However, Queen Antoinette was not aware of the necklace since it was a gift from Louis XV (her father-in-law) to his mistress. Following the revelation of the scandal, the monarch submitted the matter to Parliament. It was determined that the Count and Countess of La Motte were guilty, but the Cardinal of Rohan and the Count of Cagliostro were innocent.

The Cardinal of Rohan had been easily deceived by the Countess due to his foolish wish to be close to the Queen. Therefore, Queen Marie Antoinette’s reputation suffered greatly, despite the fact that she was innocent. Because of her declining popularity as a result of this incident, she reduced her expenditures. But the harm had been done; from this point on, she would be held responsible for the poor harvests and dwindling royal treasury.

“Let them eat brioche!”

Marie Antoinette was said to say some horrible things about her people. When her people complained that there was not enough bread, she replied, “Let them eat brioche!” This response showed the gap between the well-off and the working poor was widening, which made the situation worrying. This was a distinction that Marie Antoinette would not have understood in respect to these words.

“Let them eat cake!”

The fact that brioche was more expensive than bread plays a great role here. This quote, allegedly from a “grand princess,” first appeared in Jean-Jacques Rousseau’s “Confessions,” written in 1782. And the fact that Marie Antoinette was so unpopular helped to attribute this saying to her. In fact, this phrase seems to be said by Victoire of France, one of Louis XV’s daughters. Moreover, there is no evidence that such a phrase was ever used by Antoinette. Nevertheless, the expression lives on and is often used, sometimes jokingly, as “Let them eat cake.”

Marie Antoinette facing the French Revolution

Marie Antoinette, while still grieving over the loss of her 7-year-old son, the dauphin Louis Joseph, to illness, did not hesitate to urge King Louis XVI to fight the revolutionary forces. The Queen’s pride led her to reject the concessions that La Fayette, Mirabeau, and Barnave, the more moderate figures, offered to her. Because the concept of a constitutional monarchy was abhorrent to Antoinette. Rather than go to her parents, she went to her brothers Joseph II and Leopold II for assistance.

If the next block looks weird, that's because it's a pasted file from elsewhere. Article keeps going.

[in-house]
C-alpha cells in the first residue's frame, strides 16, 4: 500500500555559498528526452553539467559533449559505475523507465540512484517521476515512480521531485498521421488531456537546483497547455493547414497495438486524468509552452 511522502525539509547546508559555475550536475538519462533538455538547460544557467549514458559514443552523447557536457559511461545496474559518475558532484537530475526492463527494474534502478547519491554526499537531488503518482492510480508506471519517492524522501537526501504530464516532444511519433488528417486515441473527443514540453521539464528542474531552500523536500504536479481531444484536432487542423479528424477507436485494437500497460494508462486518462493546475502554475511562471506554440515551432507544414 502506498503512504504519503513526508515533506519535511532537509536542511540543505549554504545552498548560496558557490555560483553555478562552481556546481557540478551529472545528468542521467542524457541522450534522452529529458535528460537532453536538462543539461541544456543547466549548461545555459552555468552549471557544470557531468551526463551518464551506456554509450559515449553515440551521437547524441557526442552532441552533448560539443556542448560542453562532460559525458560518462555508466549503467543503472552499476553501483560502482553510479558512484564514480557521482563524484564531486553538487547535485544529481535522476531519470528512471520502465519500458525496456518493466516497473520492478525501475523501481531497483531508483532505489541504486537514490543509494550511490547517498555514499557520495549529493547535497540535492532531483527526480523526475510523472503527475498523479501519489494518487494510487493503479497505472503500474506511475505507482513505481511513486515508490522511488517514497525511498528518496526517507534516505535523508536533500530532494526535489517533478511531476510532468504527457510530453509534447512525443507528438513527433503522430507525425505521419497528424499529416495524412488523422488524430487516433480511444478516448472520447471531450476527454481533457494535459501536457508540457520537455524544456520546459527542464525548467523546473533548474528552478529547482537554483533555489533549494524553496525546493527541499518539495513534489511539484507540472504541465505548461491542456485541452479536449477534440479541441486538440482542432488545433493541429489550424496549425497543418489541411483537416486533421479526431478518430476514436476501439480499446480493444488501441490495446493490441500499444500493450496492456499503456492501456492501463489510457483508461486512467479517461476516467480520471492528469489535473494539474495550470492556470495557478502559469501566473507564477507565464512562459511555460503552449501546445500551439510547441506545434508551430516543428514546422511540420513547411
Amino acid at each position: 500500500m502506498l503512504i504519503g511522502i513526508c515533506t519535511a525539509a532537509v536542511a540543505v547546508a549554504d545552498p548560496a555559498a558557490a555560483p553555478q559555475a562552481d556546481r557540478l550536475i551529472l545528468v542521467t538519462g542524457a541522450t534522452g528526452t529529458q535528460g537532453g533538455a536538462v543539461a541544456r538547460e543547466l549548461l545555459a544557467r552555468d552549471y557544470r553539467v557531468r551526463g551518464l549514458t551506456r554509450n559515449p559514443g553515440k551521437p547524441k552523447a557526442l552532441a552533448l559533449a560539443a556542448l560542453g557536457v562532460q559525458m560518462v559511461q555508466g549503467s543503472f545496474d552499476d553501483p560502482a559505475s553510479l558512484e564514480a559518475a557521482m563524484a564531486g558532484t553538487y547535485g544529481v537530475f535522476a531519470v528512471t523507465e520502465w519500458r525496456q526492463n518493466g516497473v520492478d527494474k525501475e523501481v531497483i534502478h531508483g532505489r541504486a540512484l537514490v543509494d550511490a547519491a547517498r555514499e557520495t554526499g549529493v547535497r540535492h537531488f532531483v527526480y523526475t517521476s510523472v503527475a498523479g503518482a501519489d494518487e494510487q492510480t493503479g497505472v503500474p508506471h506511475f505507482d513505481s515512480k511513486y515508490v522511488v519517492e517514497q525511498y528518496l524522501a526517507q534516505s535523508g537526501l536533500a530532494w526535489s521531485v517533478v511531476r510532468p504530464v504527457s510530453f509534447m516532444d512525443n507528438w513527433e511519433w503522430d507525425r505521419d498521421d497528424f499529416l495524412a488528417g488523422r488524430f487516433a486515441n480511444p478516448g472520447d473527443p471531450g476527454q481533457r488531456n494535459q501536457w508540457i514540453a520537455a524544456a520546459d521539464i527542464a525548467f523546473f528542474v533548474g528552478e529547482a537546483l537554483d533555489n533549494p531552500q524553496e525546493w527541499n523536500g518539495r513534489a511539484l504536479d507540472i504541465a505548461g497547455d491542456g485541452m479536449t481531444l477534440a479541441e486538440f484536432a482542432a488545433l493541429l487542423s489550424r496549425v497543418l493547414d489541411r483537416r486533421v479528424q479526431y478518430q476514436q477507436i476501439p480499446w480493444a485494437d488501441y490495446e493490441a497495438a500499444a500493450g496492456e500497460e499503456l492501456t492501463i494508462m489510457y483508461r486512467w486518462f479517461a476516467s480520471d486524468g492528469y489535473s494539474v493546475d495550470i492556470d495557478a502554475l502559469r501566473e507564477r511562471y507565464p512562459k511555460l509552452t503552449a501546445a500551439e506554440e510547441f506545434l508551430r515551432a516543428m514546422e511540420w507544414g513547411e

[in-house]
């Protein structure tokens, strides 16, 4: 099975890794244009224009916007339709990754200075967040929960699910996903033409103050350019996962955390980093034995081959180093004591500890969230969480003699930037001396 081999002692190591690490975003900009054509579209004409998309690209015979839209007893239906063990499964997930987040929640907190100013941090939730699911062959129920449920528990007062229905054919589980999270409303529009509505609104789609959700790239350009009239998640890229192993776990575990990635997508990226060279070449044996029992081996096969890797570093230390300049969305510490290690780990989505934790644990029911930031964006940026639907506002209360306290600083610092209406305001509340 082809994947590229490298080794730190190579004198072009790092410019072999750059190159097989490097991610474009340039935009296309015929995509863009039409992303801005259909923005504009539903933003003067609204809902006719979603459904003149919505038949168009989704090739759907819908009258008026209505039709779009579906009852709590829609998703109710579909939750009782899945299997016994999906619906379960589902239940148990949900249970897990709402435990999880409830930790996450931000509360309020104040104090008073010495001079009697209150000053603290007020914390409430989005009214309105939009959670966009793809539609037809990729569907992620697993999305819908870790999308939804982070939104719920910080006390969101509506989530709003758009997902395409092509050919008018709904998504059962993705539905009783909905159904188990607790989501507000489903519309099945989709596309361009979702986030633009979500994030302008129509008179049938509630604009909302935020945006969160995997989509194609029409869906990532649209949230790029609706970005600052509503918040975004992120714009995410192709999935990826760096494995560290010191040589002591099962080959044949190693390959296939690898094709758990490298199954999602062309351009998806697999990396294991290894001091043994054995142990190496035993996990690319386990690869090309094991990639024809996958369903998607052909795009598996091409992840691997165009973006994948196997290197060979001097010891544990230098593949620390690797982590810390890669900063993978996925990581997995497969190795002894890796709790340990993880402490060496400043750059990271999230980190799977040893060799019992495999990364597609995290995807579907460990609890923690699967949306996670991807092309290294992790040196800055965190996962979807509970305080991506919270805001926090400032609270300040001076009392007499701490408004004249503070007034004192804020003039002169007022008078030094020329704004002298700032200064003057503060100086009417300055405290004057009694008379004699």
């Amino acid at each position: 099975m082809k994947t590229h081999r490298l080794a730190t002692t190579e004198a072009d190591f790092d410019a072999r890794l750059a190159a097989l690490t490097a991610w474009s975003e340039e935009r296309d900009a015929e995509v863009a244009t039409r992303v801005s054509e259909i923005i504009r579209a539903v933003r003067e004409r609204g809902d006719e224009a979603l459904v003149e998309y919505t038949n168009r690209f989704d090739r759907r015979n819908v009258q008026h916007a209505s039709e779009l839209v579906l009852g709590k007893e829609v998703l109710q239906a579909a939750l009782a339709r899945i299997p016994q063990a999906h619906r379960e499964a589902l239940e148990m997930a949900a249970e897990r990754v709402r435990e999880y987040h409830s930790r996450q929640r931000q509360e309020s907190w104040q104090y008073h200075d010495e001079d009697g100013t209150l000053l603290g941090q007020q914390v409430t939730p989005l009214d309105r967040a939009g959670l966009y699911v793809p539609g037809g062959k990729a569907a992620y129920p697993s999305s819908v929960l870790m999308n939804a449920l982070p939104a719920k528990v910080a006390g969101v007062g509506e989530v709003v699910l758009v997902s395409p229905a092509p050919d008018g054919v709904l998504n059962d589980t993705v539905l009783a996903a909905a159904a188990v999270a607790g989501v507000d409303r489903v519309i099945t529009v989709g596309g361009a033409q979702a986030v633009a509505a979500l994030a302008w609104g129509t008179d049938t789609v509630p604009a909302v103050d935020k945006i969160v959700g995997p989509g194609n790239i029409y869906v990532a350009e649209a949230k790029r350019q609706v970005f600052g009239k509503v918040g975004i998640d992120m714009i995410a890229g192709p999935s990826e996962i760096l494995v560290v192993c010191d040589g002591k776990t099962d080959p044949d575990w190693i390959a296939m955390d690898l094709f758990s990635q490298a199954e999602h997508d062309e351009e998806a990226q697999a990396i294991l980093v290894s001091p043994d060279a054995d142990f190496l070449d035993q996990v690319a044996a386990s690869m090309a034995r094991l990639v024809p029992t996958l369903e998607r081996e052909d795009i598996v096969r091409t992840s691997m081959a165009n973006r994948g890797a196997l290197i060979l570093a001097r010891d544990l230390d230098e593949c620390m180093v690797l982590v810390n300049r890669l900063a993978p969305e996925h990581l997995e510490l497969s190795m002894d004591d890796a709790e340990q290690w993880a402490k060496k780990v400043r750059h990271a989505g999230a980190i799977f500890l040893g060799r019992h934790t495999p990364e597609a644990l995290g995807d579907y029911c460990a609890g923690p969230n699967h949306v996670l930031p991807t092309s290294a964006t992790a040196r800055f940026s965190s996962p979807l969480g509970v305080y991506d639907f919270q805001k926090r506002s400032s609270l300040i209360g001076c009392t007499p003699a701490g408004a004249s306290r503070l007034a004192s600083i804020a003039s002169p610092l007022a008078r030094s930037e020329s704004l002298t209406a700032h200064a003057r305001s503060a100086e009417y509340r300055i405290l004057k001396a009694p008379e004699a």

Marie Antoinette tackled the crisis with grace and fortitude that shocked onlookers. Since the 5th and 6th of October, 1789, the royal family had been imprisoned at the Tuileries. Queen Marie Antoinette, ever the fighter, persuaded her husband to evacuate Paris with their children on June 20, 1791. The group was eventually picked up in the town of Varennes and returned to the capital city under heightened tension.

The people’s anger for the Queen was reignited when Leopold II, Emperor of the Holy Roman Empire, was rumored to be leading an impending war against France. This led to Louis XVI approving the Constitution under pressure on September 14, 1791. The riot of August 10 was sparked by the Brunswick Manifesto, which was published in France on August 1, 1792. The family was taken to Temple Prison when the enraged mob stormed the Tuileries.

Marie Antoinette in the Conciergerie

Despite the murders of September 1792, Marie Antoinette was optimistic that her life would be spared. Most of her close friends had been slaughtered and the severed head of the Princess of Lamballe hung outside her window. Her husband was executed after a long trial on January 21, 1793. But Marie Antoinette’s second son, Louis Charles (b. 1785), was taken from her very soon after and used against her.

They separated Antoinette from her child and took her to the Conciergerie the following month. The trial against her was about to begin. She was buried alive with horrible accusations, but she still insisted on keeping her head high and prayed silently to be spared. Her lawyers’ arguments were irrelevant since the outcome of the trial had already been decided.

Guillotined, the death of Marie Antoinette